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Privy Council imposes death penalty on Trinidadians


Editor: The recent decision by the Judicial Committee of the Privy Council to impose the death penalty on two Trinidadian men is the talking point in legal circles in the region, including St Vincent and the Grenadines and the four countries, Guyana, Barbados, Belize and Dominica, which abolished appeals to the London based Court.{{more}}

The Privy Council varied its own decision it handed down 22 years ago in the landmark decision of Pratt and Morgan, the famous Jamaican case, in which the Court ruled that persons convicted of murder and sentenced to death cannot be legally executed if they spent more than five years on death row awaiting execution.

Reports state that from the Pratt and Morgan ruling in 1993, the Privy Council has commuted the death sentence imposed on possibly hundreds of individuals to life in prison, based on that principle. The reason for the new ruling by the PC is that lawyers for the two men, Timothy Hunte and Shazad Khan did not raise the argument of the constitutionality of their sentence and as such, it could not be raised as a fresh issue at the Privy Council.

This means that if the President of the twin island republic does not pardon the two men, they will go to the gallows. The last execution in Trinidad and Tobago took place in July 1999, when Anthony Briggs was hanged for brutally murdering a taxi driver and a month before eight drug lords, including the notorious Dole Chadee, were executed.

The last judicial execution in St Vincent and the Grenadines was in February 1995, when Douglas Hamlet faced the hangman’s noose. His conviction was criticized because the only evidence against him was the testimony of a 14-year-old girl who said she witnessed the killing from a distance of 150 to 200 yards on a rainy day.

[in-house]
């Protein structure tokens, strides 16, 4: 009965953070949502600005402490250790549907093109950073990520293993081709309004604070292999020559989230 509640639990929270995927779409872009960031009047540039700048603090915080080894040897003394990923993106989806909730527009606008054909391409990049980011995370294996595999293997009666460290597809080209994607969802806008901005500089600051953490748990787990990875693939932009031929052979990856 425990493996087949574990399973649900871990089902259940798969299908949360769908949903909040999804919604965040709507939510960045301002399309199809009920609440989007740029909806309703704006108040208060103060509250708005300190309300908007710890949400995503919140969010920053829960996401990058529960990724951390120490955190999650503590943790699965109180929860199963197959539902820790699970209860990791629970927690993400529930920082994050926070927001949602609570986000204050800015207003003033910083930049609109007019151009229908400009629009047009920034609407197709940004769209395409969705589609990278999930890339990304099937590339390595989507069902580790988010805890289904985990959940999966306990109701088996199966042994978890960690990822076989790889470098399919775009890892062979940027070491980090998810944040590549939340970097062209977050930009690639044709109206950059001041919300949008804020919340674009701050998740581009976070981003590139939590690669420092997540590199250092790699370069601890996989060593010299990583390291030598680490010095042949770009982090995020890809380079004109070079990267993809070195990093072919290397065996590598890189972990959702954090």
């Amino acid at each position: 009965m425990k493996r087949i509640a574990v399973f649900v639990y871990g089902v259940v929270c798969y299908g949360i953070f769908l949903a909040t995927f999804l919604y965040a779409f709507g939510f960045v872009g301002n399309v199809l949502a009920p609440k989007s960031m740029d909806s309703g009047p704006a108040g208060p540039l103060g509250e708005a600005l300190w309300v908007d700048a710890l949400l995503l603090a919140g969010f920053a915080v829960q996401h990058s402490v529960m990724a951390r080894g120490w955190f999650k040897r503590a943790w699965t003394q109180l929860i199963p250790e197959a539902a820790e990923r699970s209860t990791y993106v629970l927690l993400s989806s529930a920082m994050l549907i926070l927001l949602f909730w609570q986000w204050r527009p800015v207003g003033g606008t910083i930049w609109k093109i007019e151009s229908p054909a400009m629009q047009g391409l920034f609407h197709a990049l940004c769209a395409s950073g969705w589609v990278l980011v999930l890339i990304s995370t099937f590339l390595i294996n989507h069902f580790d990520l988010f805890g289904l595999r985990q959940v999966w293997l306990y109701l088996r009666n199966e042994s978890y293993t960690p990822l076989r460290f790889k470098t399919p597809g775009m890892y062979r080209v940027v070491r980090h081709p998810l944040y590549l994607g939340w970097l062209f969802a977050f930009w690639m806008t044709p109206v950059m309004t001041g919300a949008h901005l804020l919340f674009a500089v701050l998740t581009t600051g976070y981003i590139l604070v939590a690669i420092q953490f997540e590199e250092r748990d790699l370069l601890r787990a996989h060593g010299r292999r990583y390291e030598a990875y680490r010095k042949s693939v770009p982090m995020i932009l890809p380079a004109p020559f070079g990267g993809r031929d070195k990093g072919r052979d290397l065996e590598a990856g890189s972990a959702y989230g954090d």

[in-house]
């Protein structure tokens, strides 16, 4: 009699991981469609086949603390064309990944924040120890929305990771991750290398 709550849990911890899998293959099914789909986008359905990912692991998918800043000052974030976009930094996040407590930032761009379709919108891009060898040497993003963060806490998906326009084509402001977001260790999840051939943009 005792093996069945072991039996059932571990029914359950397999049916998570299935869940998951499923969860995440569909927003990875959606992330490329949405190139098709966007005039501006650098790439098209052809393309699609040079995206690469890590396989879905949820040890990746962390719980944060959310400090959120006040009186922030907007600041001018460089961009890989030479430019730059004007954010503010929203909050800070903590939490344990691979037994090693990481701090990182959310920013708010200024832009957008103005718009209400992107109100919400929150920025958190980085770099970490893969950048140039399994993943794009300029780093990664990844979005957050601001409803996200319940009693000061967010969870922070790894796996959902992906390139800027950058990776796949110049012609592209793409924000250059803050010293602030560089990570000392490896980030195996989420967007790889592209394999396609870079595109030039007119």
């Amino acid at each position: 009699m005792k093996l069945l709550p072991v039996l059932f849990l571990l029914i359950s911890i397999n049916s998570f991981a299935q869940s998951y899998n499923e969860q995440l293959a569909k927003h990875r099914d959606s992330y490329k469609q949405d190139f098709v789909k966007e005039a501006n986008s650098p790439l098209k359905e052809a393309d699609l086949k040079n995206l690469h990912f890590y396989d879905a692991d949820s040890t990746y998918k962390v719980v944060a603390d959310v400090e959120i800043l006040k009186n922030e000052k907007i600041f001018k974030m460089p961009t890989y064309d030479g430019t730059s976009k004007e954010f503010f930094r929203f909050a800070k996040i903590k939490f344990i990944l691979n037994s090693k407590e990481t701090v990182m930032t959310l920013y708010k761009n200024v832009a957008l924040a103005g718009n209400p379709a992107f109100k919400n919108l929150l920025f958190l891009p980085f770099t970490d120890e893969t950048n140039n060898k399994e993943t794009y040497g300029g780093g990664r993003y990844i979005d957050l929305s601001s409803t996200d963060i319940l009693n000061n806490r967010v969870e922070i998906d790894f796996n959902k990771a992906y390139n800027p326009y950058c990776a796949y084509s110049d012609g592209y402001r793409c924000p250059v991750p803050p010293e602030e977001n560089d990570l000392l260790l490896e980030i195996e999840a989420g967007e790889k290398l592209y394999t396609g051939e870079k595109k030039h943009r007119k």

The death sentence is no longer mandatory in SVG. In a Court of Appeal decision in 2002, in Hughes & Spence v The Queen, the Court opined that the mandatory death penalty violates the country’s Constitution. Since then the Courts have been handing down fewer death sentences. The jurisprudence now limits application of death penalty to the “worst of the worst offences.”

In the United Kingdom the last judicial hanging took place in 1964 – 51 years ago and the death penalty was abolished in all circumstances in 1998 in the UK and all its dependent territories, including the British Virgin Islands, Anguilla, Montserrat, Turks and Caicos and Cayman Islands.

Guyana passed legislation in October 2010 partially abolishing the mandatory death penalty.

However, the death sentence can be imposed for killing a police officer in execution of his duty or for slaying a judge or other judicial officer.

Oscar Ramjeet